Friday, August 4, 2017

Why is Facebook So Hard to Resist #Science #Communications #Nonsense

Disclaimer:  the Rockhouse will be pleased to shred this bloody rubbish.

Send your thoughts and prayers to Mister Magoo in the hope he can break his addiction to booze and hookers.

Why is social media such a hard habit to break?

Because it makes us feel good, said Michigan State University's Allison Eden, assistant professor in the Department of Communication.

She and researchers from Vrije Universiteit Amsterdam and Radboud University Nijmegen, The Netherlands, conducted two studies of frequent and less frequent Facebook users.

They found even brief exposure to a Facebook-related image (logo, screenshot) can cause a pleasurable response in frequent social media users, which in turn might trigger social media cravings. The combination of pleasant feelings and cravings makes social media too difficult to resist.

Science Daily:  Why Facebook is so hard to resist

The premise in the intro is people get turned on by those fucking endless cat videos and the typically superficial Facebook chat but we don't see anything about the size of the sample for this research.  Don't look for that information anywhere else in the article either and, thus far, it looks like the sample may have come from a troop of Campfire Girls, albeit a small one.

Look at the bright side since at least they didn't say it's an addiction or at least not yet.

Most likely, that's because Facebook exposure is a learned response -- such as when children learn misbehavior earns them attention or when dogs learn going to the bathroom outside earns them a treat -- and learned responses are hard to break, Eden said.

- SD

Pop quiz for Doctor Proctor:  what the fuck on the Internet is not a learned response.  What the fuck is there anywhere which is not a learned response.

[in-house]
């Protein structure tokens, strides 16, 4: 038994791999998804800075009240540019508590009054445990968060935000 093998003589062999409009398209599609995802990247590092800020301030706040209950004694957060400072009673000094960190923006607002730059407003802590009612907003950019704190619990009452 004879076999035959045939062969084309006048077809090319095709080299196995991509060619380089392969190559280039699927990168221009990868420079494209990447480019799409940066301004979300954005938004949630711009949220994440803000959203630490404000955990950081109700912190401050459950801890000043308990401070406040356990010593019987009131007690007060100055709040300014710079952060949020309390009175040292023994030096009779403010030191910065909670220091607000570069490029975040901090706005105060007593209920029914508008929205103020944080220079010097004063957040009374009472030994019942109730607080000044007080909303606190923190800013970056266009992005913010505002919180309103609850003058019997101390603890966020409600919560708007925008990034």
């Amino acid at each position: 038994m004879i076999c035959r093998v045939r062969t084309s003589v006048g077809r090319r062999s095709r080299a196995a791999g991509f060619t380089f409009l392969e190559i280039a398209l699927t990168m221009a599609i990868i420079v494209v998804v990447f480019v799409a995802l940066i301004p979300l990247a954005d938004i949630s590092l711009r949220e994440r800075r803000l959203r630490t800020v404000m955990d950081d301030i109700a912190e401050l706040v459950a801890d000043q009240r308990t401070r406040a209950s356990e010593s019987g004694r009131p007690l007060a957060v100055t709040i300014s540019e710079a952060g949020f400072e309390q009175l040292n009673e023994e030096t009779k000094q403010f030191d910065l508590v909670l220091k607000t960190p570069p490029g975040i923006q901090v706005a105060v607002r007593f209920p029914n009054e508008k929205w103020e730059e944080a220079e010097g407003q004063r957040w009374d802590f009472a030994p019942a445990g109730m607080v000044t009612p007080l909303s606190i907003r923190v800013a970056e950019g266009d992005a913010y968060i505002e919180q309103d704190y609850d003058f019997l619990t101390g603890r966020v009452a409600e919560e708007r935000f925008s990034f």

"People are learning this reward feeling when they get to Facebook," she said. "What we show with this study is that even with something as simple as the Facebook logo, seeing the Facebook wall of a friend or seeing anything associated with Facebook, is enough to bring that positive association back."

- SD

I didn't learn that when I went to Facebook, Doctor Proctor.  Do I get my money back?  Mostly I regarded looking at the walls of friends as an annoyance which detracted from my purpose of discovering whether Facebook in general has any idea what's happening.  Tip:  it doesn't.

Note:  you could remove at least half of the fake news on Facebook just by eliminating all the silly ass memes.  Hardly any of those are true.

The solution could be to remove some of the cues from people's environment, like, for example, removing the Facebook logo from a cell phone home screen.

"Media, including social media, is one of the most commonly failed goals to regulate," Eden said. "People try to regulate themselves and they really have difficulty with it."

- SD

There's the conclusion and it's started in the same weasel way as the rest of it but, in translation, it's an addiction and we're fucked; we are so fucked (sob).

Here's a sample from Twitter (sample size of one):

 🔥nAmyste ⚾️ 🦉 🐼 💞‏ 

#IfTwitterDidntExist I'd still be lost inside myself, trapped with overwhelming sadness.

That one really needed to go to the world so I reTweeted it with the following helpful tip:

Silas Scarborough Retweeted  🔥nAmyste ⚾️ 🦉 🐼 💞

Come to America for Disney World and stay for the psychopathology

Caution:  look for this lot any day now with a special package of vitamins they will be selling with Doctor Phil to improve your emotional health.

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